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Taking advantage of cheap prices from swollen gas supplies, Public Service Enterprise Group Inc, a New Jersey power company, plans to spend $1.6 billion over five years to expand its natural gas and other power plants.
PSEG's investments regularly include capital for upgrading and expanding existing units. The combined-cycle plants were planned in its 2015-2019 budgets. Combined-cycle facilities use both gas and steam turbines to get more electricity out of the same fuel than a simple-cycle plant. PSEG is building one in Maryland and another in New Jersey and hopes to build a third in Connecticut.
Use of gas as fuel for electricity accelerated over the past decade with the increase in production from shale formations like the Marcellus in Pennsylvania and West Virginia. That increase in output pushed U.S. gas prices down to $2.61 per million British thermal units last year, the lowest level since 1999.
William Levis, president and chief operating officer of PSEG Power said, "One of the biggest changes we have seen with the collapse in gas prices is that our combined-cycle plants have become one of the workhorses of our fleet." Some of the combined-cycle units were running about 70 percent of the time up from just about 20 percent a decade ago, he added.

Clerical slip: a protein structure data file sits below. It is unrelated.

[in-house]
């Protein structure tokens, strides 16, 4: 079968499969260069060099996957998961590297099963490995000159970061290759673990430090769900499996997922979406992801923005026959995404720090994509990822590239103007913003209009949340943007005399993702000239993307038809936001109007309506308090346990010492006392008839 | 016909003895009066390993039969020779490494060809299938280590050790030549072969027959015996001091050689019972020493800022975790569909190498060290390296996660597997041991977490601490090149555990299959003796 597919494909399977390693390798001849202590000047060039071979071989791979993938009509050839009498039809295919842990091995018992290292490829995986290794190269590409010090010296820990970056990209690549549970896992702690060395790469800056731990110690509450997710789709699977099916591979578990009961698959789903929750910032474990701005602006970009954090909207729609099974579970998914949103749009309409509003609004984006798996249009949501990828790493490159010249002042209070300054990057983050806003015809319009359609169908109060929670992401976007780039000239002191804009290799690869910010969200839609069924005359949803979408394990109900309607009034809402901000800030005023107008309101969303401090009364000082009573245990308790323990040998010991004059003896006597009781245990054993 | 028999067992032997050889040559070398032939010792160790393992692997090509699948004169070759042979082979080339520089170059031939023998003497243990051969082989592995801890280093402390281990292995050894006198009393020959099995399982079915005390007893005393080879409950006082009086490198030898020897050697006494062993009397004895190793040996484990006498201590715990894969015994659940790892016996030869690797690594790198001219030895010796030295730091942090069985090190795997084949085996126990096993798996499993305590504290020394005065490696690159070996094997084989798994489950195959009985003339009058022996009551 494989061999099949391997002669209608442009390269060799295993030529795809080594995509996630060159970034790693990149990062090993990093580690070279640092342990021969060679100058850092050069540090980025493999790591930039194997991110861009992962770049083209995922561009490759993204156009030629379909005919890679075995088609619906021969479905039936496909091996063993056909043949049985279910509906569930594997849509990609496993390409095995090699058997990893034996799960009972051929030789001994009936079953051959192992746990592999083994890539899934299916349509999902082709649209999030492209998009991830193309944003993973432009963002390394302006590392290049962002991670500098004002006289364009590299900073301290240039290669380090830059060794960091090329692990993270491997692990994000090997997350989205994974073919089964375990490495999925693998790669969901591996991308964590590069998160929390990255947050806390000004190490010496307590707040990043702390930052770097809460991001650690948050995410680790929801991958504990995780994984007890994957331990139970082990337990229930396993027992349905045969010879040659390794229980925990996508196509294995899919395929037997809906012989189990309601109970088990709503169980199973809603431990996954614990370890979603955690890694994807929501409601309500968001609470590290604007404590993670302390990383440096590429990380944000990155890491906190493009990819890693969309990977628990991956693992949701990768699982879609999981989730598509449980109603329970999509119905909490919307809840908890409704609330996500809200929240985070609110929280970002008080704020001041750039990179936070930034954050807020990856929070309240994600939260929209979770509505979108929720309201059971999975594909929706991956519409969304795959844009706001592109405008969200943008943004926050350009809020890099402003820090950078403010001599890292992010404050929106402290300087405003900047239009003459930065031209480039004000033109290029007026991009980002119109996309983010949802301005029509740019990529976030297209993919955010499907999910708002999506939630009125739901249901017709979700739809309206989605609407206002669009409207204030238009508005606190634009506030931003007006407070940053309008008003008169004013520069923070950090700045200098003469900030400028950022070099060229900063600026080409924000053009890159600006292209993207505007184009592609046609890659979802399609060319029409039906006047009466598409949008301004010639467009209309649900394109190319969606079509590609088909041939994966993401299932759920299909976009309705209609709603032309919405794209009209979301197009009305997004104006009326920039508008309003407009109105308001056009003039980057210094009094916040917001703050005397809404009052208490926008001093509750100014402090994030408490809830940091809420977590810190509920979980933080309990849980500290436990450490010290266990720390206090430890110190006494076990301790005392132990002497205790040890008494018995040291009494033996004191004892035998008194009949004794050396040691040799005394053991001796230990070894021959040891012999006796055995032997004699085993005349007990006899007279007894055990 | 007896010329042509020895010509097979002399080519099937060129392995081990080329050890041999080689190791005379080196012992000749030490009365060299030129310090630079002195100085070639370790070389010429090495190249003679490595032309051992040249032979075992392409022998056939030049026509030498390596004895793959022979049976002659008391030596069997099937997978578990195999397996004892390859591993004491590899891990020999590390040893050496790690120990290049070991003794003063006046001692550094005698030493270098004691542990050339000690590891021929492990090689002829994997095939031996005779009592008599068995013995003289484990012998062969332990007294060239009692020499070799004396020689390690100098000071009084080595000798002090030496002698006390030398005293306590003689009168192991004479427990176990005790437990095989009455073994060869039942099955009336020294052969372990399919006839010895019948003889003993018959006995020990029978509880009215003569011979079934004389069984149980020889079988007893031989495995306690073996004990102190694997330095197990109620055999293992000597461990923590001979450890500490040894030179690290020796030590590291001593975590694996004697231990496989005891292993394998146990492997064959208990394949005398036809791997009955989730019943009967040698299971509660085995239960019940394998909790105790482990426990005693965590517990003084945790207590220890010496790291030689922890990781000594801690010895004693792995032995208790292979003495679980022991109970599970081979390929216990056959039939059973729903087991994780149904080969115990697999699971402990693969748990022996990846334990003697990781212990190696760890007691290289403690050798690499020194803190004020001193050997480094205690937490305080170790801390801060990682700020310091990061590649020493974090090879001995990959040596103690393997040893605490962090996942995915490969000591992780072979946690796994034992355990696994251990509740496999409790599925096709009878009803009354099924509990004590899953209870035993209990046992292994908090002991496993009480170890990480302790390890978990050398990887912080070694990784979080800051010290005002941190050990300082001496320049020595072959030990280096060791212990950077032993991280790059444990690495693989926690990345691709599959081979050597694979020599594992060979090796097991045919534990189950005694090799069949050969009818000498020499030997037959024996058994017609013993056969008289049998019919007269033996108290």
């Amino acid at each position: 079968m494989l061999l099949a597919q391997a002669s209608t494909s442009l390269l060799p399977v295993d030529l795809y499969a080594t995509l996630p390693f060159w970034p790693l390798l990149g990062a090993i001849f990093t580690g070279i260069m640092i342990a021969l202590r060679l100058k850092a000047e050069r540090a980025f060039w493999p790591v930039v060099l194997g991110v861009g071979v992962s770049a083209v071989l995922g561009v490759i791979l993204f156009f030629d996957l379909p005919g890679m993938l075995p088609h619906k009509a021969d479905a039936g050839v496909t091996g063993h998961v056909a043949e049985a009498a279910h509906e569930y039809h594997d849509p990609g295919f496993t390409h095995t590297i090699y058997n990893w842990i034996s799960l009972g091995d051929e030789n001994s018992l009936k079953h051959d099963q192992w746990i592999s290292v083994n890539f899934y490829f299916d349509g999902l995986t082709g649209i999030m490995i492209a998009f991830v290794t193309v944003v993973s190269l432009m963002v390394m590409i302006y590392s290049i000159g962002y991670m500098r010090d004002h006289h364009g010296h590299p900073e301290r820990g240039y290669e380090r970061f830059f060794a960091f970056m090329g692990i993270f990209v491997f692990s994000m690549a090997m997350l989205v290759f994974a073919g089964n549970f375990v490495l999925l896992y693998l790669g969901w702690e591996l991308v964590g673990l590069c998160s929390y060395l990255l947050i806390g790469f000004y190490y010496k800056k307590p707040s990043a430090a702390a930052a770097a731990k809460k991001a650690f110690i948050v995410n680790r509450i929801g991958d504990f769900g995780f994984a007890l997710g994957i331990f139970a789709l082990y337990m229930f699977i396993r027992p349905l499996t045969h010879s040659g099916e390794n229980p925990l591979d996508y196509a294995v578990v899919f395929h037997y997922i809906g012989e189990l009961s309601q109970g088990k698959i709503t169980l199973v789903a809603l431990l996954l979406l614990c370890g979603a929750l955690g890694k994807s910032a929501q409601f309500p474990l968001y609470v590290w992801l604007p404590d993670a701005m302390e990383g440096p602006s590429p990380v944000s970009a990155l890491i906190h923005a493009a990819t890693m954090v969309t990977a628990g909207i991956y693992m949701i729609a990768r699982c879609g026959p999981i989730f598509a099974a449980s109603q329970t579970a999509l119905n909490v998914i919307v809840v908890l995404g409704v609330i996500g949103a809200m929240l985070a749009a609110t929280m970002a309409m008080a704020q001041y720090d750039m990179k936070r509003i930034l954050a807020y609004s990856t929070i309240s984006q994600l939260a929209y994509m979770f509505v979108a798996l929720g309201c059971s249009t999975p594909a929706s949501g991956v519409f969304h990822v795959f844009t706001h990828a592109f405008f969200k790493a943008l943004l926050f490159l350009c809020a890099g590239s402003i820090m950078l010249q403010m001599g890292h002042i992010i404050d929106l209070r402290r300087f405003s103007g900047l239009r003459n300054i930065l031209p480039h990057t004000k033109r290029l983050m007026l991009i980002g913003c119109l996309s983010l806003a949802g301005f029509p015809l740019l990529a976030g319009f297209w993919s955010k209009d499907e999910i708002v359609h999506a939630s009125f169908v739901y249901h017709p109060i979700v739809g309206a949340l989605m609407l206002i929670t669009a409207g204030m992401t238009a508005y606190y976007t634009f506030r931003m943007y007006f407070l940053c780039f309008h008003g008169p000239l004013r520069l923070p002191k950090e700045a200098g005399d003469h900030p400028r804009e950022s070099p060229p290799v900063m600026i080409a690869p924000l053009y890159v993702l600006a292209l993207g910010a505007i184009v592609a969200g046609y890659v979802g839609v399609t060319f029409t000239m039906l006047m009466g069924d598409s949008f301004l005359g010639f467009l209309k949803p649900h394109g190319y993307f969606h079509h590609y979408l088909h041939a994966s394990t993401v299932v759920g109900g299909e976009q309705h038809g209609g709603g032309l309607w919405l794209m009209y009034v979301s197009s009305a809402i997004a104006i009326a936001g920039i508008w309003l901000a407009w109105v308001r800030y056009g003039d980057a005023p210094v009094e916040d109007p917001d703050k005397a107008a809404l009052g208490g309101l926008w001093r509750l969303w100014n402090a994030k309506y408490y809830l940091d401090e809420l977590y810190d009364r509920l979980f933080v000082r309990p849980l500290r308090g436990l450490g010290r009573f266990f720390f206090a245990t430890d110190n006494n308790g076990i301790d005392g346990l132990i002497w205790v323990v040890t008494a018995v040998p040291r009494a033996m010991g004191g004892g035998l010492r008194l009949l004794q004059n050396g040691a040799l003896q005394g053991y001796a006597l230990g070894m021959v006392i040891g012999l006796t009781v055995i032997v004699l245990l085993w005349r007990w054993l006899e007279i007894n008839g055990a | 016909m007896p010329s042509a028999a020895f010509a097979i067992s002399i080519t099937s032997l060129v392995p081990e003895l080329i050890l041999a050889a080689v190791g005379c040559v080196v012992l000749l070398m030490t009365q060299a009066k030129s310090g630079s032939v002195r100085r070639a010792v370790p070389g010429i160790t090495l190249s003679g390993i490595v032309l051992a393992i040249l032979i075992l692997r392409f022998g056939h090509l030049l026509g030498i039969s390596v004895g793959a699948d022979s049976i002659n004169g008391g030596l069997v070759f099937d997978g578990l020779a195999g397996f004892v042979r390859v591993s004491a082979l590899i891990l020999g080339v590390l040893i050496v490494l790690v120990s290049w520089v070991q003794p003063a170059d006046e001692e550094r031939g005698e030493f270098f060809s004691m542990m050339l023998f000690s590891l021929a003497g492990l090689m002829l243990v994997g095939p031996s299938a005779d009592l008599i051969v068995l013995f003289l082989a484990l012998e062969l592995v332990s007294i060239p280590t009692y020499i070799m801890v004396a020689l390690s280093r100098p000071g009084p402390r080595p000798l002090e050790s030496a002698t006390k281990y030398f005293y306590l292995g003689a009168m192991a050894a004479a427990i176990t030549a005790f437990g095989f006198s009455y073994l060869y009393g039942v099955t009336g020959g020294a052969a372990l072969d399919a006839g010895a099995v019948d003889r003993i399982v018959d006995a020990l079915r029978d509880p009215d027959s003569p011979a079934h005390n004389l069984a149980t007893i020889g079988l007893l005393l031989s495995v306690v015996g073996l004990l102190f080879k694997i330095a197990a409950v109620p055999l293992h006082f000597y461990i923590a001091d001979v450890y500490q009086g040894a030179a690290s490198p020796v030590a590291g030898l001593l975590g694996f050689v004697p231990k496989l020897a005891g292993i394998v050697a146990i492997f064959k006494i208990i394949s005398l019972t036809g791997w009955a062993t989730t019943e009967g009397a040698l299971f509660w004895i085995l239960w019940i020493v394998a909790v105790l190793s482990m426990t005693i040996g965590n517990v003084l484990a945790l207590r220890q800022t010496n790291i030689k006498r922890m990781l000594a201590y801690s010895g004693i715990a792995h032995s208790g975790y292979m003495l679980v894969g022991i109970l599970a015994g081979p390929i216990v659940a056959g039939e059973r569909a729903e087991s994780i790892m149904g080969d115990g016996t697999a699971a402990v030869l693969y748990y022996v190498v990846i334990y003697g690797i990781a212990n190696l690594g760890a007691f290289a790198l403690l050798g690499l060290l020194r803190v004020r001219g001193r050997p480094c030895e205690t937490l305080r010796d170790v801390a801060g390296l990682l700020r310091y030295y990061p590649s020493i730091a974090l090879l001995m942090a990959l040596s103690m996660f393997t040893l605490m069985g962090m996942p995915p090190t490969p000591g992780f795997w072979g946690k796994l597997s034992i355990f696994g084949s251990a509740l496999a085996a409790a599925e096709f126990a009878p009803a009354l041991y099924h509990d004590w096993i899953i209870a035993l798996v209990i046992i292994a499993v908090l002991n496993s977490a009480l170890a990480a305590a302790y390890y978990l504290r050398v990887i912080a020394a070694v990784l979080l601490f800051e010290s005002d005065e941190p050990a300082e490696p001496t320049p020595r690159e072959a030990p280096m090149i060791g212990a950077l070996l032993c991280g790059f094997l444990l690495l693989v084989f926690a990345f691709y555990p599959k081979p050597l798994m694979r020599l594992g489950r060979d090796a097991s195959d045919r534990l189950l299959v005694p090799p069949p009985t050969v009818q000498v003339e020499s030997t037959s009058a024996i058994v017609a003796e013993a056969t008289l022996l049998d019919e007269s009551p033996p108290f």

Levis said PSEG has an agreement in principle to shut its 383-megawatt coal plant in Bridgeport, Connecticut, in 2021, the only coal plant in the state. Before doing that, PSEG wants to first get approval to build a new gas plant at the site.
The company hopes to build the new combined-cycle plant with a capacity of around 500 MW in Bridgeport by the summer of 2019. One megawatt is likely to power about 1,000 homes, he said, adding that PSEG has no immediate plans to shut its other coal plants.